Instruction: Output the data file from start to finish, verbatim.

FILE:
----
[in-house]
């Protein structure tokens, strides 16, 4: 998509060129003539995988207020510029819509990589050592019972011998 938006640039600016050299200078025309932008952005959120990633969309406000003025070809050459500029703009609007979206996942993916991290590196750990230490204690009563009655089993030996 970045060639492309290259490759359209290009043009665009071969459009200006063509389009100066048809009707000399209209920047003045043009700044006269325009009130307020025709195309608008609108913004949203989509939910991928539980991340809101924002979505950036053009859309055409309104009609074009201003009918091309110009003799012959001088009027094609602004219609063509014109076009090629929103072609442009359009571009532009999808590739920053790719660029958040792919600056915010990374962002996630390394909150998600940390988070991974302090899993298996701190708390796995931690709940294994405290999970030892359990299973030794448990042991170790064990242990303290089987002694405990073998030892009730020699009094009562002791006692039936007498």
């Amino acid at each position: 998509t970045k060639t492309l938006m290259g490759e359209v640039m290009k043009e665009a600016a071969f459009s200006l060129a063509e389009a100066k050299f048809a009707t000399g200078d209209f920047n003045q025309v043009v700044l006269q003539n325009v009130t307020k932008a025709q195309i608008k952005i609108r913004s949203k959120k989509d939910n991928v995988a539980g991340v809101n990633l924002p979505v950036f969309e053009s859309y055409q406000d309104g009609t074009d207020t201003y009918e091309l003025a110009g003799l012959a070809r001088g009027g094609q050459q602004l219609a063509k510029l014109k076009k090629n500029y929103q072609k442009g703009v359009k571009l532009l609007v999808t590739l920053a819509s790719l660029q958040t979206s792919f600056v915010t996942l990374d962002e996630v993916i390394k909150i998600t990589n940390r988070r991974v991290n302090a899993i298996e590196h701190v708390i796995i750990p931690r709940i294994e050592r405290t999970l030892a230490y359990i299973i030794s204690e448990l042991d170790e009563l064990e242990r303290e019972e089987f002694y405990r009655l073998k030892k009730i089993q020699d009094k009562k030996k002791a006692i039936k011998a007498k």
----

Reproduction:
[in-house]
């Protein structure tokens, strides 16, 4: 998509060129003539995988207020510029819509990589050592019972011998 938006640039600016050299200078025309932008952005959120990633969309406000003025070809050459500029703009609007979206996942993916991290590196750990230490204690009563009655089993030996 970045060639492309290259490759359209290009043009665009071969459009200006063509389009100066048809009707000399209209920047003045043009700044006269325009009130307020025709195309608008609108913004949203989509939910991928539980991340809101924002979505950036053009859309055409309104009609074009201003009918091309110009003799012959001088009027094609602004219609063509014109076009090629929103072609442009359009571009532009999808590739920053790719660029958040792919600056915010990374962002996630390394909150998600940390988070991974302090899993298996701190708390796995931690709940294994405290999970030892359990299973030794448990042991170790064990242990303290089987002694405990073998030892009730020699009094009562002791006692039936007498």
């Amino acid at each position: 998509t970045k060639t492309l938006m290259g490759e359209v640039m290009k043009e665009a600016a071969f459009s200006l060129a063509e389009a100066k050299f048809a009707t000399g200078d209209f920047n003045q025309v043009v700044l006269q003539n325009v009130t307020k932008a025709q195309i608008k952005i609108r913004s949203k959120k989509d939910n991928v995988a539980g991340v809101n990633l924002p979505v950036f969309e053009s859309y055409q406000d309104g009609t074009d207020t201003y009918e091309l003025a110009g003799l012959a070809r001088g009027g094609q050459q602004l219609a063509k510029l014109k076009k090629n500029y929103q072609k442009g703009v359009k571009l532009l609007v999808t590739l920053a819509s790719l660029q958040t979206s792919f600056v915010t996942l990374d962002e996630v993916i390394k909150i998600t990589n940390r988070r991974v991290n302090a899993i298996e590196h701190v708390i796995i750990p931690r709940i294994e050592r405290t999970l030892a230490y359990i299973i030794s204690e448990l042991d170790e009563l064990e242990r303290e019972e089987f002694y405990r009655l073998k030892k009730i089993q020699d009094k009562k030996k002791a006692i039936k011998a007498k």